Chemical and Biological Defense: Program Planning and Evaluation Should Follow Results Act Framework Page: 4 of 28
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funding of less than $1 billion for military programs to counter chemical
and biological threats.
In 1993 Congress enacted the Government Performance and Results Act
(commonly referred to as the Results Act). The legislation was designed to
have agencies focus on the performance and results of their programs
rather than on program activities and resources, as they had traditionally
done. Congress sought to shift federal management and oversight from its
preoccupation with program staffing, activity levels, and tasks completed
to program results-that is, to the real difference that federal programs
make in people's lives. Congressional reports and administrative guidance
indicate that programs such as the CB Defense Program should follow the
Results Act's outcome-oriented principles, including the establishment of
general goals as well as quantifiable, measurable, outcome-oriented
performance goals and related measures.
As you requested, we examined the extent to which DOD has applied the
Results Act's outcome-oriented principles to the CB Defense Program,
focusing in particular on research, development, testing, and evaluation
(RDT&E) activities that lead to new technologies and defensive
capabilities. Specifically, we assessed whether (1) CB Defense Program
goals are explicit and measurable, (2) the CB Defense Program has
performance measures that assess outcomes and impacts rather than
outputs and activities, and (3) organizations executing the CB Defense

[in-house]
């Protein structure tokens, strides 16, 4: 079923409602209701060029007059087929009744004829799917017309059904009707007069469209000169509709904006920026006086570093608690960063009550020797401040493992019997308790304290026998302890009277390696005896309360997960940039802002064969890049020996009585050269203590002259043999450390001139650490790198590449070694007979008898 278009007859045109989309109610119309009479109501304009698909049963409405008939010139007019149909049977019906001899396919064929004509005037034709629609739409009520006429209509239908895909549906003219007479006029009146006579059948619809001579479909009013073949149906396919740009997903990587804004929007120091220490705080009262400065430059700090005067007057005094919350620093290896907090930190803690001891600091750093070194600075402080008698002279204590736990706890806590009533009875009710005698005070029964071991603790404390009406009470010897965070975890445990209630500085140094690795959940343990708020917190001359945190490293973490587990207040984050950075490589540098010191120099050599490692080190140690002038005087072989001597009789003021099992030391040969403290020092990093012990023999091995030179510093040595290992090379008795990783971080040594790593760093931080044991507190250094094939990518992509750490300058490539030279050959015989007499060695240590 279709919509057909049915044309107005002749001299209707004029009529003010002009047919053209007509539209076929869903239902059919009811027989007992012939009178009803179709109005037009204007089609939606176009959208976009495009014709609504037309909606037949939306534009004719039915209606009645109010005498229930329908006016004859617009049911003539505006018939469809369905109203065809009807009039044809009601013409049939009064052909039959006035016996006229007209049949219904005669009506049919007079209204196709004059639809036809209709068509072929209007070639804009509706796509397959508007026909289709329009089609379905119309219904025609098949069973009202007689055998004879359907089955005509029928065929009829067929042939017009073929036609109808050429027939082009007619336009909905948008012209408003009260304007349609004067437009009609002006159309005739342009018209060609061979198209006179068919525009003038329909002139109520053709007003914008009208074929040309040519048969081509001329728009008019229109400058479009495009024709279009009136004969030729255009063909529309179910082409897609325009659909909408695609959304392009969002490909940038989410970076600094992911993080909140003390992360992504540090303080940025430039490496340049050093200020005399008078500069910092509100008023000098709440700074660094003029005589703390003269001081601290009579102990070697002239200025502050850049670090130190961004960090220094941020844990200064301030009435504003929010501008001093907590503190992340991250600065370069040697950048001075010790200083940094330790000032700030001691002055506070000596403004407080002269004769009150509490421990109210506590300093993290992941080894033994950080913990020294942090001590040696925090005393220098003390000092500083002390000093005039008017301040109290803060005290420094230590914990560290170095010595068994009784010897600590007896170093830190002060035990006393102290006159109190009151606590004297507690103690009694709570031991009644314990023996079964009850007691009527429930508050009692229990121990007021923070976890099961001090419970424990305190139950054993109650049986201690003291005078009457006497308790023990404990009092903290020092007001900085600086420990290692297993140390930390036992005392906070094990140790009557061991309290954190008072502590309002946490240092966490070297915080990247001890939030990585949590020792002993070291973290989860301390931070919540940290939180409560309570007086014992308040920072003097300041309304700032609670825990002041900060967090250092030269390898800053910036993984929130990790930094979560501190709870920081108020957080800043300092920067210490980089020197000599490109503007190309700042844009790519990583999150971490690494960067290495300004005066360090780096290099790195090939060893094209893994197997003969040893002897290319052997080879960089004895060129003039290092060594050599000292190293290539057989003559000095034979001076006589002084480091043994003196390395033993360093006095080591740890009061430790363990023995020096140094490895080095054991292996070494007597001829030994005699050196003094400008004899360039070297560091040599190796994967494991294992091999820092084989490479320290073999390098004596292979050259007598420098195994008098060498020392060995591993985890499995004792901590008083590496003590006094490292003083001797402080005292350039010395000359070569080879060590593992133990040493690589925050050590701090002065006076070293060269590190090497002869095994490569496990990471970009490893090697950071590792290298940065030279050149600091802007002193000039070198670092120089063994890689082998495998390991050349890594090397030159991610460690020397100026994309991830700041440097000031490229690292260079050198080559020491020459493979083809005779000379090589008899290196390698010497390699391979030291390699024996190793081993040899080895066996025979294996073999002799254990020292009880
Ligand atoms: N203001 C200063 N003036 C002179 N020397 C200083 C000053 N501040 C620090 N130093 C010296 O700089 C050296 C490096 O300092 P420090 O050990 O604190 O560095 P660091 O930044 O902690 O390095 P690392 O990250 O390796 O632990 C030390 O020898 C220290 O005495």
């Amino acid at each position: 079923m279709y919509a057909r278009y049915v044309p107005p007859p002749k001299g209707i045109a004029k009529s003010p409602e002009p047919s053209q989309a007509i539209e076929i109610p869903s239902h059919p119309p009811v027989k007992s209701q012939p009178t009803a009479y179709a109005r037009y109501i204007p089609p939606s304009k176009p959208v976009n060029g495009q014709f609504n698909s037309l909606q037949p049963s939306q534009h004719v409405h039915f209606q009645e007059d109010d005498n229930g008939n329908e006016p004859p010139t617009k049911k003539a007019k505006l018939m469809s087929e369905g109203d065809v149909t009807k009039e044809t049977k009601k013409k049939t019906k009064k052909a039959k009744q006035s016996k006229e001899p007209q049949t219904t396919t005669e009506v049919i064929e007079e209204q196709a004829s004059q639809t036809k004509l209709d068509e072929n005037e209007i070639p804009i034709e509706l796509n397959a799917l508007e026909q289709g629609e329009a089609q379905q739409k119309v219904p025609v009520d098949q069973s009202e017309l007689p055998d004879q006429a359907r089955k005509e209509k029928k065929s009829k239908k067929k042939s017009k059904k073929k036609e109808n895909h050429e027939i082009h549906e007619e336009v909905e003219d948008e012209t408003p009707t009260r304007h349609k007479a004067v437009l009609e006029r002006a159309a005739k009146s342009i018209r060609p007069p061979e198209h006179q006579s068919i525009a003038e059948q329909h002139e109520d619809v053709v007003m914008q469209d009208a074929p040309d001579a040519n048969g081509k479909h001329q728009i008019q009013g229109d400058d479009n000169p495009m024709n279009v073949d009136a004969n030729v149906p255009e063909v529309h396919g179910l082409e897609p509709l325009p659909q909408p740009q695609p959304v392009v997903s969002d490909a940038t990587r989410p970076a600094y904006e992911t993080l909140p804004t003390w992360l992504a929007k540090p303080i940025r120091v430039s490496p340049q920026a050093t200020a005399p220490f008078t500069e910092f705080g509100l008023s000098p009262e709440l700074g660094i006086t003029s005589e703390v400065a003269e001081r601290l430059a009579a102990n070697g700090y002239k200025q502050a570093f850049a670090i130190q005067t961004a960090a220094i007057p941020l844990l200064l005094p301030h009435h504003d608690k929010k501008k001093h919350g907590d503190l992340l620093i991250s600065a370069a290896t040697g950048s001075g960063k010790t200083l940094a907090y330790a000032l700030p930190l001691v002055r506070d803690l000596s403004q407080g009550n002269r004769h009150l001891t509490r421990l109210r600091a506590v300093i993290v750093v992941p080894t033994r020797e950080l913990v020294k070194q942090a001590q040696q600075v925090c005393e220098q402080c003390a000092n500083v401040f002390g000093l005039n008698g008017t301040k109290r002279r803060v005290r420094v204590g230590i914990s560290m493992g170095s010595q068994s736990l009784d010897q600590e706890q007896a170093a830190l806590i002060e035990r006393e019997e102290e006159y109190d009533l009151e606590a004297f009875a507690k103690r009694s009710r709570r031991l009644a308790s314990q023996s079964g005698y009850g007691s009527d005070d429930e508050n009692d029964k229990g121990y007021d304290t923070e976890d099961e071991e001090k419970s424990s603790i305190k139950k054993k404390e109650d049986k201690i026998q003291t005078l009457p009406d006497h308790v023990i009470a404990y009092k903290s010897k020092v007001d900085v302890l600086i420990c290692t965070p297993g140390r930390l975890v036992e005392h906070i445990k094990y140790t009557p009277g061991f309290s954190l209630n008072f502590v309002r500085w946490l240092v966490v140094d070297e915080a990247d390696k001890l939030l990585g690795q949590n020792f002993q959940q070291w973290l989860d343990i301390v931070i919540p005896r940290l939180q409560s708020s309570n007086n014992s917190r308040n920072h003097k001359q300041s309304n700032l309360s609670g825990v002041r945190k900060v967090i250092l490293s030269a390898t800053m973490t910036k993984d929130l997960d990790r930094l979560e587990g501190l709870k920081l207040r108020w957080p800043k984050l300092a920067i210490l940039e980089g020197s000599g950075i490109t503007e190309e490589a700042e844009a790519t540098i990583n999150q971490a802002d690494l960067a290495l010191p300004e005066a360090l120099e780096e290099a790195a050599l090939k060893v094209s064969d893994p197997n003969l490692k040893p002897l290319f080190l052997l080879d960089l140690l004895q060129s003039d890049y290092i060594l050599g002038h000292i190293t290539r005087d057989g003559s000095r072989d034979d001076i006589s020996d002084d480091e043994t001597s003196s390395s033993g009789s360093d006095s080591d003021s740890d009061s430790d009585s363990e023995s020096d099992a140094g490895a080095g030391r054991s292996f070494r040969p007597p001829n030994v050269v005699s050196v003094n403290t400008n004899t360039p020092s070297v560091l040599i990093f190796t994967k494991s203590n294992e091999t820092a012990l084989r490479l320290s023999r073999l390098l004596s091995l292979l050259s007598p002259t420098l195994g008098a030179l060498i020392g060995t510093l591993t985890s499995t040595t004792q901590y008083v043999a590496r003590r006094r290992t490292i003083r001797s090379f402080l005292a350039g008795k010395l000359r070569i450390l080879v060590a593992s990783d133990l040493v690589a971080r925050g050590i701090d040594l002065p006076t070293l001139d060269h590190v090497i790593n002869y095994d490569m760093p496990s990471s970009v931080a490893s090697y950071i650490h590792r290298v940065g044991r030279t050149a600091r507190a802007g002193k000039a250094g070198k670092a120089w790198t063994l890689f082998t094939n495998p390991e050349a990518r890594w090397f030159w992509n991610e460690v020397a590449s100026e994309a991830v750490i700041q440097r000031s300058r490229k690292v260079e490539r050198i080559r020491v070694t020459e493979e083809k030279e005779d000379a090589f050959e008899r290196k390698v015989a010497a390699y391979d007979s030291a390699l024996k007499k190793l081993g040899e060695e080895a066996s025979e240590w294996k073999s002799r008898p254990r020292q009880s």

RDT&E activities have incorporated Results Act principles in their program
planning and evaluation. A companion report Chemical and Biological
Defense: Coordination of Nonmedical Chemical and Biological Research
and Development Programs (GAO/NSIAD-99-160, Aug. 16, 1999) examines
coordination on nonmedical CB defense research and development
Results in Brief
DOD's CB Defense Program in general, and its RDT&E activities in
particular, have not incorporated key Results Act principles, as evidenced
by the fact that the goals of the program are vague and unmeasurable and
do not articulate specific desired impacts. Program planners do not
explain, for example, the meaning of goals such as denying military
advantage or allowing U.S. forces to operate largely unimpeded by
chemical and biological attacks. In the absence of explicit and measurable
goals, it is difficult to assess whether the program has been successful in
achieving its goals.
GAO/NSIAD-99-159 Chemical and Biological Defense
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United States. General Accounting Office. Chemical and Biological Defense: Program Planning and Evaluation Should Follow Results Act Framework, report, August 16, 1999; Washington D.C.. (digital.library.unt.edu/ark:/67531/metadc294407/m1/4/: accessed November 20, 2018), University of North Texas Libraries, Digital Library, digital.library.unt.edu; crediting UNT Libraries Government Documents Department.